nog

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Related to nogg: eggnog, noggin

nog 1

 (nŏg)
n.
1. A wooden block built into a masonry wall to hold nails that support joinery structures.
2. A wooden peg or pin.

[Origin unknown.]

nog 2

 (nŏg)
n.
Eggnog.

nog

(nɒɡ) or

nogg

n
1. (Brewing) Also called: flip a drink, esp an alcoholic one, containing beaten egg
2. (Brewing) dialect East Anglian strong local beer
[C17 (originally: a strong beer): of obscure origin]

nog

(nɒɡ)
n
1. (Building) a wooden peg or block built into a masonry or brick wall to provide a fixing for nails
2. (Building) short for nogging1
[C17: origin unknown]

nog1

(nɒg)

n.
1. any beverage made with beaten eggs; eggnog.
2. a strong ale formerly brewed in Norfolk, England.
[1685–95]

nog2

(nɒg)

n.
a block of wood, as one in brickwork providing a hold for nails.
[1605–15; perhaps variant of knag, Middle English knagge fastener, peg]
ThesaurusAntonymsRelated WordsSynonymsLegend:
Noun1.nog - a wooden pin pushed or driven into a surfacenog - a wooden pin pushed or driven into a surface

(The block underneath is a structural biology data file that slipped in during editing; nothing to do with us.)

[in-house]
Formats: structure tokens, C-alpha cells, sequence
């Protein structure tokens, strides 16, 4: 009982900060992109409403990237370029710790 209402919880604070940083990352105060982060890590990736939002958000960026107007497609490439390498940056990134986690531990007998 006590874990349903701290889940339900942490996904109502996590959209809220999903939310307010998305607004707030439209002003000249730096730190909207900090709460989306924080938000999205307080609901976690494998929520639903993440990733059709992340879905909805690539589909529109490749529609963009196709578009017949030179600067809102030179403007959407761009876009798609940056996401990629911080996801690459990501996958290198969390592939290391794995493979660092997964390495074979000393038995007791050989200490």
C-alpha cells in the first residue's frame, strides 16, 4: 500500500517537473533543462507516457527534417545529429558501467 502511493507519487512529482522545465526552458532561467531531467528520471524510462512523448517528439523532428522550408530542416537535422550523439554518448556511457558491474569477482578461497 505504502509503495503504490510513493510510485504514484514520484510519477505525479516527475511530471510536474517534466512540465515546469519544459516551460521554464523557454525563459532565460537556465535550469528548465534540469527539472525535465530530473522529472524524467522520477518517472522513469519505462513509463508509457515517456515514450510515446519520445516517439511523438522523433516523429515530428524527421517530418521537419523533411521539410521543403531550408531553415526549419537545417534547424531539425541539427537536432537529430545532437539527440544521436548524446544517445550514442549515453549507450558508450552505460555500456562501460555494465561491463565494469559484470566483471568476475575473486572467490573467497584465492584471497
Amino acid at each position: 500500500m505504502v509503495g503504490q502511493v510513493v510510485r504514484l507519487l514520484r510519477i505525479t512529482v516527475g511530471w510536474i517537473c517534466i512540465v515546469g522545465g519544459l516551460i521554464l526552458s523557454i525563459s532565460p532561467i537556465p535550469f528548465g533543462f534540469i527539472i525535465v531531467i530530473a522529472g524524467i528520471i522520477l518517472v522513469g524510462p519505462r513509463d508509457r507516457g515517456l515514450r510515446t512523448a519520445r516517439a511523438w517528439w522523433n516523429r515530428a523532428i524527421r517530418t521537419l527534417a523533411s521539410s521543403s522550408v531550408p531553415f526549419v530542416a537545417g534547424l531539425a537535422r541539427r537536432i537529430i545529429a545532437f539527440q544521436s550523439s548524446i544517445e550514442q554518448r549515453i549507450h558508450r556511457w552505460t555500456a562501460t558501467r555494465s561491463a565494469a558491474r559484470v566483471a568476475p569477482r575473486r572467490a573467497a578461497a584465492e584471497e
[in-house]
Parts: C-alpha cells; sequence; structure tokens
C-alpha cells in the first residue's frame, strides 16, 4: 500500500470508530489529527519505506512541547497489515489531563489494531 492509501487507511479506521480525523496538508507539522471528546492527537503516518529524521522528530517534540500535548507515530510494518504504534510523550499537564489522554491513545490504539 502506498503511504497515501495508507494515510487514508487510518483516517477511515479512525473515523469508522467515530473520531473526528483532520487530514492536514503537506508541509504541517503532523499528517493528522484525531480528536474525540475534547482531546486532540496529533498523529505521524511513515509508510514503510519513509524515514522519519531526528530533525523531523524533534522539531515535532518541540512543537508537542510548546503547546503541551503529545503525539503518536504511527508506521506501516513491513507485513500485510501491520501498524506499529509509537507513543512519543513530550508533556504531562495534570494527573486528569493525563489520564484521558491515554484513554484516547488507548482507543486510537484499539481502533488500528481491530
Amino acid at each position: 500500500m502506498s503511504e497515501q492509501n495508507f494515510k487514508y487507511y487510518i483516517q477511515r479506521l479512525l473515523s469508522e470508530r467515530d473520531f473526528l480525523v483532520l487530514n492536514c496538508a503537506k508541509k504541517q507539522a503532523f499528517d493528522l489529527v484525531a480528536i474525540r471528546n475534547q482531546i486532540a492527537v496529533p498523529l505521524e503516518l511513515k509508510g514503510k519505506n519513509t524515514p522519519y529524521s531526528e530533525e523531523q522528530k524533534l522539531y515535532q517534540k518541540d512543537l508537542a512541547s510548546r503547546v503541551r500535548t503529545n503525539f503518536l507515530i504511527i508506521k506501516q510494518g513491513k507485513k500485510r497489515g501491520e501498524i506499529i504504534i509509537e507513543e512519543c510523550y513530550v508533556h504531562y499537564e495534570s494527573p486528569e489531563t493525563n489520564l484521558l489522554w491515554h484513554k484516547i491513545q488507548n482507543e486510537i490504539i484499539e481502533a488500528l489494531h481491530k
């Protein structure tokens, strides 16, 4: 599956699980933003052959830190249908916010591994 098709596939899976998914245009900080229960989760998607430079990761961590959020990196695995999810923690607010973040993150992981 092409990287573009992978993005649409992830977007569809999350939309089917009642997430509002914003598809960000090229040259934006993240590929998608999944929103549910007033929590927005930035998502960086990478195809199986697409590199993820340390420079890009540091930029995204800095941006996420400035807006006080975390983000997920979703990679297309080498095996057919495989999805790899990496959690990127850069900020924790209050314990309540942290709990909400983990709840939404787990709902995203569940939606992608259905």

pin - a small slender (often pointed) piece of wood or metal used to support or fasten or attach things
golf tee, tee - a short peg put into the ground to hold a golf ball off the ground
tent peg - a peg driven into the ground to hold a rope supporting a tent
treenail, trenail, trunnel - a wooden peg that is used to fasten timbers in shipbuilding; water causes the peg to swell and hold the timbers fast
2.nog - a wooden block built into a masonry wall so that joinery structure can be nailed to it
block - a solid piece of something (usually having flat rectangular sides); "the pyramids were built with large stone blocks"
References in classic literature ?
Having adopted in its place a dirty cotton nightcap, and groped about in the dark till he found a remnant of candle, he knocked at the partition which divided the two garrets, and inquired, in a loud voice, whether Mr Noggs had a light.
Uttering a low querulous growl, the speaker, whose harsh countenance was the very epitome of selfishness, raked the scanty fire nearly out of the grate, and, emptying the glass which Noggs had pushed towards him, inquired where he kept his coals.
Newman Noggs pointed to the bottom of a cupboard, and Mr Crowl, seizing the shovel, threw on half the stock: which Noggs very deliberately took off again, without saying a word.